Tags

, , , , , , , , , , , , , , , , , , , , , , , , , , , , , , , , , , , , ,

original

I’m deciding between the large cotton balls and the jumbo-size ones when I hear a woman an aisle or so over say, “Where are the turtles? They used to be here, but now they’re not.” She sounds a bit flustered, like she can’t believe that they’ve been moved under her watch.

Then I hear another woman say, “That’s what I’m looking for too.”

“Jeanette, Jeanette, where are those DeMet’s TURTLES?” I hear the first woman ask. A minute later I see a cashier leading the two candy seekers down the center aisle of the store. How many times does this woman come here to buy turtles anyway, I wonder, if she knows the cashier by name?

“They’re over here in the fancy candy department,” Jeanette says, pointing at the pretty display. “Fancy candy,” she mumbles, shaking her head and walking back to the register.

I decide to follow the two women, wanting to know what candies I’ve been missing. I love turtles, but I have never thought of pharmacies as the center of all things turtle.

The women shriek with joy as they find the hidden turtles. I’m surprised to see that CVS has distinguished between the have and the have-nots of the chocolate world. The trendy Ghirardelli and Lindor brands are displayed proudly at eye level. The DeMet’s have been relegated to the bottom shelf, so you have to bend down to get them. But they are on sale: two 7-ounce bags for $7.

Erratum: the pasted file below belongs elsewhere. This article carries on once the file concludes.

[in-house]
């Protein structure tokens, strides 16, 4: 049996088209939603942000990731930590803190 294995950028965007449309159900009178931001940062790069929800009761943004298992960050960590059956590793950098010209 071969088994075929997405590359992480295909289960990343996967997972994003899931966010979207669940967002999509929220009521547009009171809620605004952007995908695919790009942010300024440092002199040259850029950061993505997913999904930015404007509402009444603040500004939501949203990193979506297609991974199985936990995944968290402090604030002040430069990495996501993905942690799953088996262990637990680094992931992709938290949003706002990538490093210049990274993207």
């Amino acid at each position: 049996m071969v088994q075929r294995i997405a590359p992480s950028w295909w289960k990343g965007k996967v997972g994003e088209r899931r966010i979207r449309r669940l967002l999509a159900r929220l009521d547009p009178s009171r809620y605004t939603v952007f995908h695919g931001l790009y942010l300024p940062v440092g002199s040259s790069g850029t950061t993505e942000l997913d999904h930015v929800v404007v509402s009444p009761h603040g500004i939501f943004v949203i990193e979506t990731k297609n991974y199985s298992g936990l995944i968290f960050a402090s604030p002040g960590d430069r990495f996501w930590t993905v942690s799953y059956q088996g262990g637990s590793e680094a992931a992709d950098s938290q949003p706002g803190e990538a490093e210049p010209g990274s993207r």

“So these are the famous turtles?” I say to the women.

“Yes, yes,” they say to me and they each grab two bags. Then I reach for one. I have to see if they are really better than the average turtle.

A tall, angular woman appears from the shampoo aisle. “I overheard you all, and where are those turtles? I’ve got to try them.” She said it like she was missing the party and didn’t want to be left out. I liked her immediately.

At this point I’m practically laughing aloud at how one woman’s turtle quest is influencing the buying habits of what appear to be the only three other shoppers in the store. Jeanette, however, still does not appear to be impressed.

Back in my car, I rip open one of the miniature, individually wrapped turtle candies and eat one, then another.

Curious person that I am, I decide to check on the history of DeMet’s TURTLES, and Google the company on my phone. After all, there aren’t any famous candies named after lions, tigers or bears. I find out that TURTLE is a trademark of Johnson’s Candy Company, which became DeMet’s Candy Company in 1923. Turns out that these candies got their name in 1918, when a “dipper” commented to a salesman that they looked a lot like, yes, turtles. All these years I didn’t know that I wasn’t really eating TURTLES, only imitations.

I unwrap one last TURTLE. They are small, so I don’t feel too guilty. The heat from the sun envelops me and the pecans, caramel and chocolate melt in my mouth. “Soooo good,” I think.

And then I wonder, are they really that good, or is it the influence of a TURTLE-impassioned stranger?